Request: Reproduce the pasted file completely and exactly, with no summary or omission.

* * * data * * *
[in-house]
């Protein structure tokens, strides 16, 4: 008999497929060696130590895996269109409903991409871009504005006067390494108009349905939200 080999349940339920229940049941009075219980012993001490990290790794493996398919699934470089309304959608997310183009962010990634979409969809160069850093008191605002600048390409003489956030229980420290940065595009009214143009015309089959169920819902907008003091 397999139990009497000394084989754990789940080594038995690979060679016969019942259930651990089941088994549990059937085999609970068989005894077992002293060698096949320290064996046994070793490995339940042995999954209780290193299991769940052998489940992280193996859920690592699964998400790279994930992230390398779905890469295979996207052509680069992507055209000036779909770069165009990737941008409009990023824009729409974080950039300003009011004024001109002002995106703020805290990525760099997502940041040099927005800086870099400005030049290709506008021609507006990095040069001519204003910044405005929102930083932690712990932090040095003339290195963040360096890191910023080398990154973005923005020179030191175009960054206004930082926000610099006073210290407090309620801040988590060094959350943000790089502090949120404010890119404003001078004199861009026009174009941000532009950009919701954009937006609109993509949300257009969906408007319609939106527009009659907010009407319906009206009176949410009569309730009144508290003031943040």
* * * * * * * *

[in-house]
């Protein structure tokens, strides 16, 4: 008999497929060696130590895996269109409903991409871009504005006067390494108009349905939200 080999349940339920229940049941009075219980012993001490990290790794493996398919699934470089309304959608997310183009962010990634979409969809160069850093008191605002600048390409003489956030229980420290940065595009009214143009015309089959169920819902907008003091 397999139990009497000394084989754990789940080594038995690979060679016969019942259930651990089941088994549990059937085999609970068989005894077992002293060698096949320290064996046994070793490995339940042995999954209780290193299991769940052998489940992280193996859920690592699964998400790279994930992230390398779905890469295979996207052509680069992507055209000036779909770069165009990737941008409009990023824009729409974080950039300003009011004024001109002002995106703020805290990525760099997502940041040099927005800086870099400005030049290709506008021609507006990095040069001519204003910044405005929102930083932690712990932090040095003339290195963040360096890191910023080398990154973005923005020179030191175009960054206004930082926000610099006073210290407090309620801040988590060094959350943000790089502090949120404010890119404003001078004199861009026009174009941000532009950009919701954009937006609109993509949300257009969906408007319609939106527009009659907010009407319906009206009176949410009569309730009144508290003031943040």